**PhD in Mathematics**

For PhD students, the emphasis upon entering the program is qualifying exams. Three of them must be passed at the various levels specified here before the start of the third year. While some students take three qualifying exam courses their first year, this is not typical. More often, one takes two qualifying exam courses their first year, and takes the remaining qualifying course their second year.

Often times, though, a student may enroll in three qualifying exam courses their first quarter and then decide the two courses (s)he feels strongest in and persue those for the remaining two quarters. The reduced load the second year also allows time for seminars, topic courses, and reading courses in areas of interest to the student.

A sample first year schedule is as follows (here, the student began in Math 200A, Math 220A, Math 240A, and decided to stick with Math 200 and Math 220):

**Fall:**Math 200A, Math 220A, Math 240A, Math 295, Math 500**Winter**: Math 200B, Math 220B, Seminar Course, Math 295, Math 500**Spring**: Math 200C, Math 220C, Reading Course, Math 295, Math 500

A sample second year schedule for this student is as follows (note Math 270 is the remaining qual class):

**Fall**: Math 270A, Topics Course, Read/Sem Course, Math 295, Math 500**Winter**: Math 270B, Topics Course, Read/Sem Course, Math 295, Math 500**Spring**: Math 270C, Topics Course, Read/Sem Course, Math 295, Math 500

### MA in Mathematics

For Master’s students, each program is fairly well defined in terms of what classes a student should take. Typically, M.A. in Mathematics students take one or two qual sequences their first year, taking the qualifying exam at the end of the year. The remaining coursework is completed the second year. It should be noted that students seeking an M.A. in Mathematics must take qualifying exam courses and those courses exams in order to satisfy the requirements for the degree.

Below is a sample first year schedule for a Master’s student who opted to only take one qualifying exam course.

**Fall**: Math 200A, Additional Course, Additional Course, Math 295**Winter**: Math 200B, Additional Course, Additional Course, Math 295**Spring**: Math 200C, Additional Course, Additional Course, Math 295

A sample second year schedule is as follows (note that since so many courses were taken the first year, the student may apply for half-time status their second year):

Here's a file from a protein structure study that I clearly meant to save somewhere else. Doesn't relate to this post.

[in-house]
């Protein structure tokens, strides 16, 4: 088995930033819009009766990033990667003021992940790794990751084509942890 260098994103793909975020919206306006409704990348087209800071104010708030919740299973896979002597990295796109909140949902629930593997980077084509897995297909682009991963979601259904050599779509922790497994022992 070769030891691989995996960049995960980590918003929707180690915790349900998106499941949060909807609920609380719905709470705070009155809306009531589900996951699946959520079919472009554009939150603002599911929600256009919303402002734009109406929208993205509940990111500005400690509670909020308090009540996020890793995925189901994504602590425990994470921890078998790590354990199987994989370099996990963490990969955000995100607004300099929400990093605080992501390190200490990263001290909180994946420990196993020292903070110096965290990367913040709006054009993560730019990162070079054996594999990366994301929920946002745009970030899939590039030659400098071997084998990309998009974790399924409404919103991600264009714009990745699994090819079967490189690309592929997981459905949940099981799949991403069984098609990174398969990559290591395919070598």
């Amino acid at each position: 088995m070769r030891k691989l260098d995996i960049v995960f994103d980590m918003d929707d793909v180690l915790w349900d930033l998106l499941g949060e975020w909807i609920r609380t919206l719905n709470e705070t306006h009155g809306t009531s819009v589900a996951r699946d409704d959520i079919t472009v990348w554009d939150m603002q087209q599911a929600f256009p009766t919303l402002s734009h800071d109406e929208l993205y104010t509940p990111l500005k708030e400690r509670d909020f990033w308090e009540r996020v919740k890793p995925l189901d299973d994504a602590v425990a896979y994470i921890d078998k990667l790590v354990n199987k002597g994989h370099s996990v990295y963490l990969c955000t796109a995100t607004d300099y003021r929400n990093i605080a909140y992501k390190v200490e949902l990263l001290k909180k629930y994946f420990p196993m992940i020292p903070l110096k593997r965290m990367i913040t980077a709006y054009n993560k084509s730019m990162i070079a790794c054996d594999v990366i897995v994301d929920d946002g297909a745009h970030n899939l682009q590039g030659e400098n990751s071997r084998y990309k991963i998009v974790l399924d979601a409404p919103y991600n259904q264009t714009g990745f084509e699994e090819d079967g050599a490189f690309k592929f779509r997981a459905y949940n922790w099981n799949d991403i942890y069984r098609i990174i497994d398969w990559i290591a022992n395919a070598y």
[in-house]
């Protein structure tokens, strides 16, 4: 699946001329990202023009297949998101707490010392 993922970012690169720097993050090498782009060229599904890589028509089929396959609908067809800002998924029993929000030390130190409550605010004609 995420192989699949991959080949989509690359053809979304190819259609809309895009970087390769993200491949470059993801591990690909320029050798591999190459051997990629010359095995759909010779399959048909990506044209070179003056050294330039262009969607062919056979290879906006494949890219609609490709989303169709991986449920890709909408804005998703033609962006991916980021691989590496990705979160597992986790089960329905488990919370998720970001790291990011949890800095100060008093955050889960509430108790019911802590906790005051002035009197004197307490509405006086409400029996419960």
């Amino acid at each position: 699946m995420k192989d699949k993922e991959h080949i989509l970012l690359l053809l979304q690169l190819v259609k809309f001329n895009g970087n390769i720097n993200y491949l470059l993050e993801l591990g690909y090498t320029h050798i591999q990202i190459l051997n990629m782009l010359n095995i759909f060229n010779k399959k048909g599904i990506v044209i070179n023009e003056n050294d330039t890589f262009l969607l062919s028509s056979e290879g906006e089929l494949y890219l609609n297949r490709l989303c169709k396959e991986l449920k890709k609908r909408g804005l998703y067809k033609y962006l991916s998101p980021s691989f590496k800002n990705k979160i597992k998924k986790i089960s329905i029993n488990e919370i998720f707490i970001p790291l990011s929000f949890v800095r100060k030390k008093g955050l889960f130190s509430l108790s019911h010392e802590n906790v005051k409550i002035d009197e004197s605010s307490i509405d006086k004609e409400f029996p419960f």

**Fall**: Math 220A, Math 295**Winter**: Math 220B, Math 295**Spring**: Math 220C, Math 295

### MA in Applied Mathematics

M.A. in Applied Mathematics students most often take Math 270A-B-C and one other year-long sequence, culminating in two qualifying exams at the end of the year, or taking one sequence each year for two years. Again, the remaining coursework is completed the second year.

Below is a sample first year schedule for a Master’s student who opted to take two year-long sequences with comprehensive exams.

**Fall**: Math 270A, Math 271A, Additional Course, Math 295**Winter**: Math 270B, Math 271B, Additional Course, Math 295**Spring**: Math 270C, Math 271C, Additional Course, Math 295

A sample second year schedule is as follows (note that since the comprehensive exams were taken the first year, the students may graduate after the Fall quarter):

**Fall**: Additional Course, Additional Course, Additional Course, Math 295

### MS in Statistics

M.S. in Statistics students typically take both Math 281A-B-C and Math 282A-B their first year. A qualifying exam in Math 281 is taken as well as a comprehensive exam for Math 282A-B. Some students also take their topics courses (from Math 287A-B-C-D and Math 289A-B-C) their first year, leaving only a few other courses for the second year of study.

Below is a sample first year schedule for a Master’s student who opted to take Math 281 and Math 282 their first year.

**Fall**: Math 281A, Math 282A, Additional Course, Math 295**Winter**: Math 281B, Math 282B, Additional Course, Math 295**Spring**: Math 281C, Topics Course, Additional Course, Math 295

A sample second year schedule is as follows (note that since the department suggests taking a year-long sequence in either Probability Theory, Math 280A-B-C, or Numerical Analysis, Math 270A-B-C, a student will typically require six quarters to graduate. Much like the first M.A. in Mathematics student, the M.S. in Statistics student may apply for half-time status their second year):

**Fall**: Math 280A, Math 295**Winter**: Math 280B, Math 295**Spring**: Math 280C, Math 295